By: Michael L. Fox

Imagine that you open your mail and find a summons for service as a potential juror in your nearby, local, state or federal court. If this has happened to you, and you have been called to sit on the venire panel so that you could be questioned as a potential juror by the attorneys for the parties (or by the district judge or magistrate judge in federal court), have you ever wondered if the parties’ attorneys are also examining your background via social media or the Internet? In fact, with the growth of social media sites and internet research capabilities, it is very likely that attorneys are not only questioning you in the courtroom, but they are also researching your background on the Internet.

Recently, the American Bar Association (“ABA”), the New York State Bar Association (“NYSBA”), the New York County Lawyer’s Association (“NYCLA”), and the New York City Bar Association (“City Bar”) have all issued ethics opinions discussing the extent to which attorneys can go in order to research potential jurors.

Most recently, the ABA issued its Formal Opinion 466, in which the ABA Standing Committee on Ethics and Professional Responsibility evaluated what an attorney could do in terms of reviewing a juror’s presence on the Internet. The following is from the text of the opinion, which was issued April 24, 2014:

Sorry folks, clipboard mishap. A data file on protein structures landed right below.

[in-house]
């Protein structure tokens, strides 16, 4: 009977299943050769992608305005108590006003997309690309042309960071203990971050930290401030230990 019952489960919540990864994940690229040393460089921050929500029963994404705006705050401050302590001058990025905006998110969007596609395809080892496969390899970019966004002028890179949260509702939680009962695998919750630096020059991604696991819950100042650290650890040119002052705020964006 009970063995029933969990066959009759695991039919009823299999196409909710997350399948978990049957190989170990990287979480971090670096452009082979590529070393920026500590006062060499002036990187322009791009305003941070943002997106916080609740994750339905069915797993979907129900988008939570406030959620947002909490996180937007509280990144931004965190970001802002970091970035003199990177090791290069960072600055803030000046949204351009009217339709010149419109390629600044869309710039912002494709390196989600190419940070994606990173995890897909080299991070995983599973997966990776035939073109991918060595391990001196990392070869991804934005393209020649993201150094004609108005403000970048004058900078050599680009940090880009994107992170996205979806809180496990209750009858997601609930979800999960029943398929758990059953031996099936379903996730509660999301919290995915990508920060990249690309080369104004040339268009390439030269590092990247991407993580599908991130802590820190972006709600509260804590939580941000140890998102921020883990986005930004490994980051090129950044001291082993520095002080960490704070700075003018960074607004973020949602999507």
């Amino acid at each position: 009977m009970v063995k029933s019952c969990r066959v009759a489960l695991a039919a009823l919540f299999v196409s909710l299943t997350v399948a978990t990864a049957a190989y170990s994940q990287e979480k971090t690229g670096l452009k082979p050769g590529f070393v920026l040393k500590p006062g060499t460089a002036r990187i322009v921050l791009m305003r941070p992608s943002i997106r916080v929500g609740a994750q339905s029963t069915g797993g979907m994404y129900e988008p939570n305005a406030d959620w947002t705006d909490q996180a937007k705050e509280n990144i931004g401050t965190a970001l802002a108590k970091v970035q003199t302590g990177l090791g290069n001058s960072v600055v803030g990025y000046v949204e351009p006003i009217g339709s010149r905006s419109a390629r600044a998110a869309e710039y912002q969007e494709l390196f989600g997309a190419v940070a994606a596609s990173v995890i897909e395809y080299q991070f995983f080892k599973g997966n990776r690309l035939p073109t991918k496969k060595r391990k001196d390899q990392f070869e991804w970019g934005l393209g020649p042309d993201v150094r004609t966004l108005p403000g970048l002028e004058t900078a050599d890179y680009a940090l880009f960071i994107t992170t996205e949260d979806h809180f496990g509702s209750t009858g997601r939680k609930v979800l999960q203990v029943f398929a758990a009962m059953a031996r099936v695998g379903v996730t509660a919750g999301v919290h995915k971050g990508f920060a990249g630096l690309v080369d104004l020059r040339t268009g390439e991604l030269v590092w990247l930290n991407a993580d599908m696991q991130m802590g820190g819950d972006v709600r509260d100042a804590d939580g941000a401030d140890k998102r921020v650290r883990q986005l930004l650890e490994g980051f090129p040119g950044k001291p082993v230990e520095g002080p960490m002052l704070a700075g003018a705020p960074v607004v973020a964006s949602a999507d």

Unless limited by law or court order, a lawyer may review a juror’s or potential juror’s Internet presence, which may include postings by the juror or potential juror in advance of and during a trial, but a lawyer may not communicate directly or through another with a juror or potential juror.

A lawyer may not, either personally or through another, send an access request to a juror’s electronic social media. An access request is a communication to a juror asking the juror for information that the juror has not made public and that would be the type of ex parte communication prohibited by Model Rule 3.5(b).

The fact that a juror or a potential juror may become aware that a lawyer is reviewing his Internet presence when a network setting notifies the juror of such does not constitute a communication from the lawyer in violation of Rule 3.5(b).

In the course of reviewing a juror’s or potential juror’s Internet presence, if a lawyer discovers evidence of juror or potential juror misconduct that is criminal or fraudulent, the lawyer must take reasonable remedial measures including, if necessary, disclosure to the tribunal.

With the wealth of information that exists on the Internet with regard to an individual’s political views, social views, community activities, and other information, it has been asserted by some that if an attorney does not perform any background searches on potential jurors via the Internet, that the attorney may be doing something wrong. While that view is not widely held, there is much information that can be mined and learned about potential jurors in both a legal and ethical fashion, such that attorneys should consider whenever possible, pursuant to the dictates of resources and time, undertaking to research a potential juror’s background on the Internet.